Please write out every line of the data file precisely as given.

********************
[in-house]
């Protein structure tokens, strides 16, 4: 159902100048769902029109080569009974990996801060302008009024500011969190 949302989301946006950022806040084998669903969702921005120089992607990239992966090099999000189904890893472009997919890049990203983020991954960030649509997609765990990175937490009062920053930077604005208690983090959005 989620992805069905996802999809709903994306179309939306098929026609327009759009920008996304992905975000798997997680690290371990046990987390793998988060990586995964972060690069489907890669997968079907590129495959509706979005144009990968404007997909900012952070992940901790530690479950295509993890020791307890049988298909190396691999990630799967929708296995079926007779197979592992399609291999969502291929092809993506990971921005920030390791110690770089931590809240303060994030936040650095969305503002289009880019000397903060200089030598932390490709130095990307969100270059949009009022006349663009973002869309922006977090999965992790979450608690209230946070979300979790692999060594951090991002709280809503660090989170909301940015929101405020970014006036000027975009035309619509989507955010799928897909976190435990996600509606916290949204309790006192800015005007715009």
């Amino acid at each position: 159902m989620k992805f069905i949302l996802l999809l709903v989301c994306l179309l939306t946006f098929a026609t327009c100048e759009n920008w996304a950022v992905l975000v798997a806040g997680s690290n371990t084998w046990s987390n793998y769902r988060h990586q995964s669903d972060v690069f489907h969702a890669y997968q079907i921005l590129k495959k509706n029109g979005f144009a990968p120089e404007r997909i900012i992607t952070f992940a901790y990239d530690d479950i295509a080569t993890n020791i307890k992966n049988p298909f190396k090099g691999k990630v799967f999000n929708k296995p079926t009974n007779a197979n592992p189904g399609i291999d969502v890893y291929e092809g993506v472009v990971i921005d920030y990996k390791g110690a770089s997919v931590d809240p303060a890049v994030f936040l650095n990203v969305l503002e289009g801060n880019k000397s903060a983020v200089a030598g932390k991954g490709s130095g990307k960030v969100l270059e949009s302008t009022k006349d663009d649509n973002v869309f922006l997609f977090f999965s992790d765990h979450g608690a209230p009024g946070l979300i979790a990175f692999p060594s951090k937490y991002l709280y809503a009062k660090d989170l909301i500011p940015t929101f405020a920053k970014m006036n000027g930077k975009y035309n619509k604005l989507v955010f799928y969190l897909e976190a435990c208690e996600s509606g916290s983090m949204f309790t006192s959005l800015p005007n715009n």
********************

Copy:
[in-house]
């Protein structure tokens, strides 16, 4: 159902100048769902029109080569009974990996801060302008009024500011969190 949302989301946006950022806040084998669903969702921005120089992607990239992966090099999000189904890893472009997919890049990203983020991954960030649509997609765990990175937490009062920053930077604005208690983090959005 989620992805069905996802999809709903994306179309939306098929026609327009759009920008996304992905975000798997997680690290371990046990987390793998988060990586995964972060690069489907890669997968079907590129495959509706979005144009990968404007997909900012952070992940901790530690479950295509993890020791307890049988298909190396691999990630799967929708296995079926007779197979592992399609291999969502291929092809993506990971921005920030390791110690770089931590809240303060994030936040650095969305503002289009880019000397903060200089030598932390490709130095990307969100270059949009009022006349663009973002869309922006977090999965992790979450608690209230946070979300979790692999060594951090991002709280809503660090989170909301940015929101405020970014006036000027975009035309619509989507955010799928897909976190435990996600509606916290949204309790006192800015005007715009």
């Amino acid at each position: 159902m989620k992805f069905i949302l996802l999809l709903v989301c994306l179309l939306t946006f098929a026609t327009c100048e759009n920008w996304a950022v992905l975000v798997a806040g997680s690290n371990t084998w046990s987390n793998y769902r988060h990586q995964s669903d972060v690069f489907h969702a890669y997968q079907i921005l590129k495959k509706n029109g979005f144009a990968p120089e404007r997909i900012i992607t952070f992940a901790y990239d530690d479950i295509a080569t993890n020791i307890k992966n049988p298909f190396k090099g691999k990630v799967f999000n929708k296995p079926t009974n007779a197979n592992p189904g399609i291999d969502v890893y291929e092809g993506v472009v990971i921005d920030y990996k390791g110690a770089s997919v931590d809240p303060a890049v994030f936040l650095n990203v969305l503002e289009g801060n880019k000397s903060a983020v200089a030598g932390k991954g490709s130095g990307k960030v969100l270059e949009s302008t009022k006349d663009d649509n973002v869309f922006l997609f977090f999965s992790d765990h979450g608690a209230p009024g946070l979300i979790a990175f692999p060594s951090k937490y991002l709280y809503a009062k660090d989170l909301i500011p940015t929101f405020a920053k970014m006036n000027g930077k975009y035309n619509k604005l989507v955010f799928y969190l897909e976190a435990c208690e996600s509606g916290s983090m949204f309790t006192s959005l800015p005007n715009n």